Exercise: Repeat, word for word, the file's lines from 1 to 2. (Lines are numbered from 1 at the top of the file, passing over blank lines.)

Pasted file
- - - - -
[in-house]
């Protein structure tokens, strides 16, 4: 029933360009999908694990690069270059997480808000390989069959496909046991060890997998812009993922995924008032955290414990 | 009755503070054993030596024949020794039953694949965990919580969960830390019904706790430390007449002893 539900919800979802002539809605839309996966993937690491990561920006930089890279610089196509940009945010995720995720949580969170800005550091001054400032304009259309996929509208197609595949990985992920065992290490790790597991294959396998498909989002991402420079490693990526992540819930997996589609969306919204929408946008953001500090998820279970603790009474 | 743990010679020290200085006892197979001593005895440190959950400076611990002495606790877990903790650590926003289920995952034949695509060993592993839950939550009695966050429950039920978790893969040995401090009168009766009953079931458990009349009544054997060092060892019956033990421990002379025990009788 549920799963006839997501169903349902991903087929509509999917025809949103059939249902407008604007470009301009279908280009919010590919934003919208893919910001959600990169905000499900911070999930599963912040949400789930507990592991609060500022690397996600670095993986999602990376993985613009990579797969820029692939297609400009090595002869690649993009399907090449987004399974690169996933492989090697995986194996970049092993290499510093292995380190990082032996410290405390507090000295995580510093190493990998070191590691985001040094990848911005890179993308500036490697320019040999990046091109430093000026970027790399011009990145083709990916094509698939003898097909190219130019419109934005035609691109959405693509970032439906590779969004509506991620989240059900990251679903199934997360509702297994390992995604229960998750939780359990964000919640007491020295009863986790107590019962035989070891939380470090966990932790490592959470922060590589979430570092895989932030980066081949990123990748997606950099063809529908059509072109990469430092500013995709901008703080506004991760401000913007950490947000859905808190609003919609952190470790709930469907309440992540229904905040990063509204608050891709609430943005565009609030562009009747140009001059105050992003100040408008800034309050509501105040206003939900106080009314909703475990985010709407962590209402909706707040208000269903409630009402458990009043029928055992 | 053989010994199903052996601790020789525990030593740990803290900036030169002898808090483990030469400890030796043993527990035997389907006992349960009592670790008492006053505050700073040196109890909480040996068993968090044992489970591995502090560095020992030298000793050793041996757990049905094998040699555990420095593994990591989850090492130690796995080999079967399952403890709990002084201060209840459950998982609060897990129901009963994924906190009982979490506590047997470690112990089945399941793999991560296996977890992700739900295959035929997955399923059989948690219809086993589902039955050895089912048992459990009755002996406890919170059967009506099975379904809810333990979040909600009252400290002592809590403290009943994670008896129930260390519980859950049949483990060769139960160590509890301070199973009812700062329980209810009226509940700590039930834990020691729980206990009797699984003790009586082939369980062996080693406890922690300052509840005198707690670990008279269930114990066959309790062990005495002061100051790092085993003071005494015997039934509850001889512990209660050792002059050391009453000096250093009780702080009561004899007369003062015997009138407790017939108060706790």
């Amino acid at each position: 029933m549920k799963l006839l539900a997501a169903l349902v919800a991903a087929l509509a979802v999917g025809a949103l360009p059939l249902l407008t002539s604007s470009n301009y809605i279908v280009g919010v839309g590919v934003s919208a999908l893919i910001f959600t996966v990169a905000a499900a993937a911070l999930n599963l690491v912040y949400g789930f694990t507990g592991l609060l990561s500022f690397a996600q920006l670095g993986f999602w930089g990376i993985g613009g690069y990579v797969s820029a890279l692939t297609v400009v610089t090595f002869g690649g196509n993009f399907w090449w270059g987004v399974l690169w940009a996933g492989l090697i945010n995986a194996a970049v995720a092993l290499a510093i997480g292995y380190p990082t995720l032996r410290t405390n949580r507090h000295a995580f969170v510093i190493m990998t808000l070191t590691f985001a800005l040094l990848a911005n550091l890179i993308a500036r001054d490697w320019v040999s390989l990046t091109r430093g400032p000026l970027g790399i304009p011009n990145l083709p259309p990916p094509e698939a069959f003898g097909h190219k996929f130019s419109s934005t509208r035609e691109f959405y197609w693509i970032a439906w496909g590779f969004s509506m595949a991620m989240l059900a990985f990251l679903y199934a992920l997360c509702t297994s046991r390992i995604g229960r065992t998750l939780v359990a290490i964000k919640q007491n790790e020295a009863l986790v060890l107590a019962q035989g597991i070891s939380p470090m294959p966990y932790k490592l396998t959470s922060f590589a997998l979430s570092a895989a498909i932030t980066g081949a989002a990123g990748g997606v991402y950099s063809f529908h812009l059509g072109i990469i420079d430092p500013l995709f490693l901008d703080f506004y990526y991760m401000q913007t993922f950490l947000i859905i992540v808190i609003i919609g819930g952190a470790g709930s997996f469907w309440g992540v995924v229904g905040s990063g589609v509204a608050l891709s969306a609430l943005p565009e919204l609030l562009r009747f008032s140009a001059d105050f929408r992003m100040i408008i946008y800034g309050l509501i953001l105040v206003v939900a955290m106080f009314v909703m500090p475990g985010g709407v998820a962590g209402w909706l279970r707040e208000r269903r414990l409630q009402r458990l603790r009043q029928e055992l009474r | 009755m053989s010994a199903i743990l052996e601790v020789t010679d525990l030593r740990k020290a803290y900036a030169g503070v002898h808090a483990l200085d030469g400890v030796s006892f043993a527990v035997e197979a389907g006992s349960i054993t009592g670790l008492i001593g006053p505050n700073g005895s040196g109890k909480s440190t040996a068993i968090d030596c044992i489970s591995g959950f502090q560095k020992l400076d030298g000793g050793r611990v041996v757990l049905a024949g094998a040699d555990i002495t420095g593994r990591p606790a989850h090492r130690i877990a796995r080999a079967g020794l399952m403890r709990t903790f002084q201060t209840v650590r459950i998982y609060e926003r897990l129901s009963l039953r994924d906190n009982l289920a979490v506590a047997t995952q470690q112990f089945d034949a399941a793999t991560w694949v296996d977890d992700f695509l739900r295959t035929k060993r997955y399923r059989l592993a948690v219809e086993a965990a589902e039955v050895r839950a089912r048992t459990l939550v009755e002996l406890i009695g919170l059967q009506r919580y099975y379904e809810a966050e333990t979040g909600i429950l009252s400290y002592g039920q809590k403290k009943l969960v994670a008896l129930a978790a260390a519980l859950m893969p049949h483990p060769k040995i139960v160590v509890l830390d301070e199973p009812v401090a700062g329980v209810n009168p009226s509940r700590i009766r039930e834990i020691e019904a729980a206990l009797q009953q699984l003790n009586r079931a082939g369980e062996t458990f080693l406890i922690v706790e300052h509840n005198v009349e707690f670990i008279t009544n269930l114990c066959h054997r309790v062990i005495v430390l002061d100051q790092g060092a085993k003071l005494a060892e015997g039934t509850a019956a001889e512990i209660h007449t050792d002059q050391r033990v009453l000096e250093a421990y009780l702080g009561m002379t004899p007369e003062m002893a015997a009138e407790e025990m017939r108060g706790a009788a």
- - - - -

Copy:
[in-house]
């Protein structure tokens, strides 16, 4: 029933360009999908694990690069270059997480808000390989069959496909046991060890997998812009993922995924008032955290414990 | 009755503070054993030596024949020794039953694949965990919580969960830390019904706790430390007449002893 539900919800979802002539809605839309996966993937690491990561920006930089890279610089196509940009945010995720995720949580969170800005550091001054400032304009259309996929509208197609595949990985992920065992290490790790597991294959396998498909989002991402420079490693990526992540819930997996589609969306919204929408946008953001500090998820279970603790009474 | 743990010679020290200085006892197979001593005895440190959950400076611990002495606790877990903790650590926003289920995952034949695509060993592993839950939550009695966050429950039920978790893969040995401090009168009766009953079931458990009349009544054997060092060892019956033990421990002379025990009788 549920799963006839997501169903349902991903087929509509999917025809949103059939249902407008604007470009301009279908280009919010590919934003919208893919910001959600990169905000499900911070999930599963912040949400789930507990592991609060500022690397996600670095993986999602990376993985613009990579797969820029692939297609400009090595002869690649993009399907090449987004399974690169996933492989090697995986194996970049092993290499510093292995380190990082032996410290405390507090000295995580510093190493990998070191590691985001040094990848911005890179993308500036490697320019040999990046091109430093000026970027790399011009990145083709990916094509698939003898097909190219130019419109934005035609691109959405693509970032439906590779969004509506991620989240059900990251679903199934997360509702297994390992995604229960998750939780359990964000919640007491020295009863986790107590019962035989070891939380470090966990932790490592959470922060590589979430570092895989932030980066081949990123990748997606950099063809529908059509072109990469430092500013995709901008703080506004991760401000913007950490947000859905808190609003919609952190470790709930469907309440992540229904905040990063509204608050891709609430943005565009609030562009009747140009001059105050992003100040408008800034309050509501105040206003939900106080009314909703475990985010709407962590209402909706707040208000269903409630009402458990009043029928055992 | 053989010994199903052996601790020789525990030593740990803290900036030169002898808090483990030469400890030796043993527990035997389907006992349960009592670790008492006053505050700073040196109890909480040996068993968090044992489970591995502090560095020992030298000793050793041996757990049905094998040699555990420095593994990591989850090492130690796995080999079967399952403890709990002084201060209840459950998982609060897990129901009963994924906190009982979490506590047997470690112990089945399941793999991560296996977890992700739900295959035929997955399923059989948690219809086993589902039955050895089912048992459990009755002996406890919170059967009506099975379904809810333990979040909600009252400290002592809590403290009943994670008896129930260390519980859950049949483990060769139960160590509890301070199973009812700062329980209810009226509940700590039930834990020691729980206990009797699984003790009586082939369980062996080693406890922690300052509840005198707690670990008279269930114990066959309790062990005495002061100051790092085993003071005494015997039934509850001889512990209660050792002059050391009453000096250093009780702080009561004899007369003062015997009138407790017939108060706790």